Investment House Sees Long-Term Industry Advantage if OCS Bill Fails
Long-term prospects for offshore oil-and-gas drilling "actually improve" if the House fails to pass legislation expanding Gulf of Mexico drilling this week, according to a Virgina-based investment firm.
House lawmakers plan to vote this week on Senate-passed legislation that expands available gulf acreage by 8.3 million acres, encompassing part of the Lease Sale 181 area and another tract that is currently under leasing moratoria. It also shares production revenues with Alabama, Louisiana, Mississippi and Texas.
The firm, Friedman, Billings, Ramsey & Co., says the Interior Department's Minerals Management Service plans to offer much of the same acreage in the 181 area next year, anyway. And since royalties from federal waters production are not shared with states, offering the acreage without state money will "keep Senator Mary Landrieu (D-La.) and other [Gulf of Mexico] lawmakers in the drilling fight during the next Congress."
"This could possibly lead to a compromise (if prices are high enough) that adds costal Virginia and Alaska's North Aleutian Basin," the firm says in its analysis. In contrast, it says, passage of the Senate bill would satisfy the gulf lawmakers' quest for offshore royalty money, "making it harder for drilling advocates to build consensus, especially in a Democrat-led Congress."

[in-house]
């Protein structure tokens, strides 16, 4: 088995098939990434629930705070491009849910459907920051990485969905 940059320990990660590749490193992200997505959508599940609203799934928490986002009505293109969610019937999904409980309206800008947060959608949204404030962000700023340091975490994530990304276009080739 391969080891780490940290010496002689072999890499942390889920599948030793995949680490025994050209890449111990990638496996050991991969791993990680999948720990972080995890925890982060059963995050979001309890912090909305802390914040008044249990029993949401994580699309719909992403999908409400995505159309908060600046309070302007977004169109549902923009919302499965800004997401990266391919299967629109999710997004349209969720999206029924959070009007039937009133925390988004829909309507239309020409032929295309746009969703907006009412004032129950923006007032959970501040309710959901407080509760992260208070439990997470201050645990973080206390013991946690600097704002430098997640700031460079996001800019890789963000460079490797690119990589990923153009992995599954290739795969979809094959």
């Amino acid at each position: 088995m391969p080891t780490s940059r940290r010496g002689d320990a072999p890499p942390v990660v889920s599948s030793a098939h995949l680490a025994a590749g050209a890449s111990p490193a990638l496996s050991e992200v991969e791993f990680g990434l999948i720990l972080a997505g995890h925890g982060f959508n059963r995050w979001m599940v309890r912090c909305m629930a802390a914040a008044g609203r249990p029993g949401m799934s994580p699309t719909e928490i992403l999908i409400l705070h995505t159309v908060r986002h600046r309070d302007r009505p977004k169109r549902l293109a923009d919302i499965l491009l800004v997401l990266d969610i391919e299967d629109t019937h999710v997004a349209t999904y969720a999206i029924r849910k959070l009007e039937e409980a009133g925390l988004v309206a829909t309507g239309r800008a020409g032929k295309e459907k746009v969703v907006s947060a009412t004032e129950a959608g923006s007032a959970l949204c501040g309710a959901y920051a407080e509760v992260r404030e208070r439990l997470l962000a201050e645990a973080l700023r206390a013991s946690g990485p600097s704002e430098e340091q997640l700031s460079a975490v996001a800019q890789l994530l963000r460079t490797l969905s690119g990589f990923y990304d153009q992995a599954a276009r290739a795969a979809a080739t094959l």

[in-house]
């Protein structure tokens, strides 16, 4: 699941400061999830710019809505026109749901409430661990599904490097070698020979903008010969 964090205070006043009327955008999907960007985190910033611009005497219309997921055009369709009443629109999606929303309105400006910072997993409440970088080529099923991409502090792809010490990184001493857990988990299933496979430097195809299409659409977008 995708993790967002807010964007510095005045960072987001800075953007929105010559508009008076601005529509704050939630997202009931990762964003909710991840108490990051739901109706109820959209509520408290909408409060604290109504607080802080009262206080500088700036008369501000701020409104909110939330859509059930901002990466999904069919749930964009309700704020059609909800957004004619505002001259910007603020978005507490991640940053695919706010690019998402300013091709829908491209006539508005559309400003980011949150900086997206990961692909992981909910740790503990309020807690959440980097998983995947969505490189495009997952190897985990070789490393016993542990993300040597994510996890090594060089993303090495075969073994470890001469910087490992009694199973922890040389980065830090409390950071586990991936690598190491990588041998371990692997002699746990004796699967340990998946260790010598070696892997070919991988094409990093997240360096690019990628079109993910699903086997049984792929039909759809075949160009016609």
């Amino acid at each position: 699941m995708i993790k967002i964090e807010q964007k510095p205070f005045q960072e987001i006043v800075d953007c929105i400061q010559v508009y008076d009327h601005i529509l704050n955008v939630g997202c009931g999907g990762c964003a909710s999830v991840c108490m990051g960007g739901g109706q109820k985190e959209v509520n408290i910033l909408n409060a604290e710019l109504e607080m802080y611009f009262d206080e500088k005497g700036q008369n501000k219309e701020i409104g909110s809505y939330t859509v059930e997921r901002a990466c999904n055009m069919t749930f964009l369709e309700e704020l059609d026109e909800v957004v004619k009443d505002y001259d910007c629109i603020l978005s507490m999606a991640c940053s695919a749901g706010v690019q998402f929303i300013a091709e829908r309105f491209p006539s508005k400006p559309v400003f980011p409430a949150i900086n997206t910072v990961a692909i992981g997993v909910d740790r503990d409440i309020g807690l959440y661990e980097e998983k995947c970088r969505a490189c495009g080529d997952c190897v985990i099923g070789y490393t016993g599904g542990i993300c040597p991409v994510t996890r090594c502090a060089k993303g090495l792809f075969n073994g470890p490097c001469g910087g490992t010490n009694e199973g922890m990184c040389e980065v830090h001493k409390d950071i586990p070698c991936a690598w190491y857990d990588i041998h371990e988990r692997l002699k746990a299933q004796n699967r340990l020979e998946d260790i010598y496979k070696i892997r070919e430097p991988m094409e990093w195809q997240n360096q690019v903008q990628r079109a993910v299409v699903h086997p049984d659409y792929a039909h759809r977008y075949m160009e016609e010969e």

The Bush administration is mulling whether to lift the executive branch drilling ban for the North Aleutian Basin off the Alaskan coast, which includes Bristol Bay. A swath of the area is provisionally included in MMS's proposed 2007-2012 offshore leasing program.
Coastal Virginia is covered by both executive branch and congressional leasing bans. A tract there is provisionally included in the 2007-2012 plan, subject to removal of restrictions.
If the bill passes, on the other hand, the analysis says, "curb your enthusiasm" given the bill's focus on the Lease Sale 181 area and the creation of a no-drilling buffer extending 125 miles south of the Florida Panhandle that lasts until mid-2022.
The bill, S. 3711, is scheduled for a House vote under suspension of rules tomorrow, so passage will require a two-thirds vote of members present. It may come up later in the week under regular order, congressional aides say. The analysis says the bill will likely fail under suspension but gives it a 75 percent chance of passing under regular order.
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